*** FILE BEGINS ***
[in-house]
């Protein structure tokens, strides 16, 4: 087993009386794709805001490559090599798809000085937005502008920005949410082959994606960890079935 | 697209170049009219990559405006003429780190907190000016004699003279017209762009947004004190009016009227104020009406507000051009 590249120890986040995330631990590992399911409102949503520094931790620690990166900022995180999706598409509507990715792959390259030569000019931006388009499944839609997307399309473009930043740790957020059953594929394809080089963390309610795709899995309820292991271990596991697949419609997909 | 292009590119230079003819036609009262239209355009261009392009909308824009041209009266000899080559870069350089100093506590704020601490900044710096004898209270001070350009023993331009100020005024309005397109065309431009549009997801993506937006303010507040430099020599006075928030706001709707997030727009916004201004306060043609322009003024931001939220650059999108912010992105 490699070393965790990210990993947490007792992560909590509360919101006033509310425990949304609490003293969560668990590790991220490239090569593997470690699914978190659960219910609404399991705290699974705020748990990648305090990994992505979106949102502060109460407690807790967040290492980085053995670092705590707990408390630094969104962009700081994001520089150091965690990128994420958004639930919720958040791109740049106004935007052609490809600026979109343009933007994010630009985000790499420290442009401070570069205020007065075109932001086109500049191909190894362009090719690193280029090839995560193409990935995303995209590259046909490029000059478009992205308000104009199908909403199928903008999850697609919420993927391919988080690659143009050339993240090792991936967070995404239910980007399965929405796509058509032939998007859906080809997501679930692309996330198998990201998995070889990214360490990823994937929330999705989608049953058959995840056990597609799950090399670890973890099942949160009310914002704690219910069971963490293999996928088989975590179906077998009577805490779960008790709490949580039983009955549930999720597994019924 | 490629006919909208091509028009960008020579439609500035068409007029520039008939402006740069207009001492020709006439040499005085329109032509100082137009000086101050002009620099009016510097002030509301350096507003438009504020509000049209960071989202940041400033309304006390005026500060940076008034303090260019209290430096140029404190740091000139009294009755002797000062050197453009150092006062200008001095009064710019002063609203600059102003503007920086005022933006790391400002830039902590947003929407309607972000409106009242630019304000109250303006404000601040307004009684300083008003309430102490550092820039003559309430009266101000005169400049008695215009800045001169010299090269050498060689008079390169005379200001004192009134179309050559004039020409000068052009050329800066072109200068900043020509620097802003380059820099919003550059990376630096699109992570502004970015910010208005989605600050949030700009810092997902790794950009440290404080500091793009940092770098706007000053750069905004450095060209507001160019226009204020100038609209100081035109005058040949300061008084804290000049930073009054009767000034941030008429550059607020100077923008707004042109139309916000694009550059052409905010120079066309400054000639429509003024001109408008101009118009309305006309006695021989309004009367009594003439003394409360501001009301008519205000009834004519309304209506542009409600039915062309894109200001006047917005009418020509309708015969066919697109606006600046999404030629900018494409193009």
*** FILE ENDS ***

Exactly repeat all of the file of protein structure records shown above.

[in-house]
């Protein structure tokens, strides 16, 4: 087993009386794709805001490559090599798809000085937005502008920005949410082959994606960890079935 | 697209170049009219990559405006003429780190907190000016004699003279017209762009947004004190009016009227104020009406507000051009 590249120890986040995330631990590992399911409102949503520094931790620690990166900022995180999706598409509507990715792959390259030569000019931006388009499944839609997307399309473009930043740790957020059953594929394809080089963390309610795709899995309820292991271990596991697949419609997909 | 292009590119230079003819036609009262239209355009261009392009909308824009041209009266000899080559870069350089100093506590704020601490900044710096004898209270001070350009023993331009100020005024309005397109065309431009549009997801993506937006303010507040430099020599006075928030706001709707997030727009916004201004306060043609322009003024931001939220650059999108912010992105 490699070393965790990210990993947490007792992560909590509360919101006033509310425990949304609490003293969560668990590790991220490239090569593997470690699914978190659960219910609404399991705290699974705020748990990648305090990994992505979106949102502060109460407690807790967040290492980085053995670092705590707990408390630094969104962009700081994001520089150091965690990128994420958004639930919720958040791109740049106004935007052609490809600026979109343009933007994010630009985000790499420290442009401070570069205020007065075109932001086109500049191909190894362009090719690193280029090839995560193409990935995303995209590259046909490029000059478009992205308000104009199908909403199928903008999850697609919420993927391919988080690659143009050339993240090792991936967070995404239910980007399965929405796509058509032939998007859906080809997501679930692309996330198998990201998995070889990214360490990823994937929330999705989608049953058959995840056990597609799950090399670890973890099942949160009310914002704690219910069971963490293999996928088989975590179906077998009577805490779960008790709490949580039983009955549930999720597994019924 | 490629006919909208091509028009960008020579439609500035068409007029520039008939402006740069207009001492020709006439040499005085329109032509100082137009000086101050002009620099009016510097002030509301350096507003438009504020509000049209960071989202940041400033309304006390005026500060940076008034303090260019209290430096140029404190740091000139009294009755002797000062050197453009150092006062200008001095009064710019002063609203600059102003503007920086005022933006790391400002830039902590947003929407309607972000409106009242630019304000109250303006404000601040307004009684300083008003309430102490550092820039003559309430009266101000005169400049008695215009800045001169010299090269050498060689008079390169005379200001004192009134179309050559004039020409000068052009050329800066072109200068900043020509620097802003380059820099919003550059990376630096699109992570502004970015910010208005989605600050949030700009810092997902790794950009440290404080500091793009940092770098706007000053750069905004450095060209507001160019226009204020100038609209100081035109005058040949300061008084804290000049930073009054009767000034941030008429550059607020100077923008707004042109139309916000694009550059052409905010120079066309400054000639429509003024001109408008101009118009309305006309006695021989309004009367009594003439003394409360501001009301008519205000009834004519309304209506542009409600039915062309894109200001006047917005009418020509309708015969066919697109606006600046999404030629900018494409193009």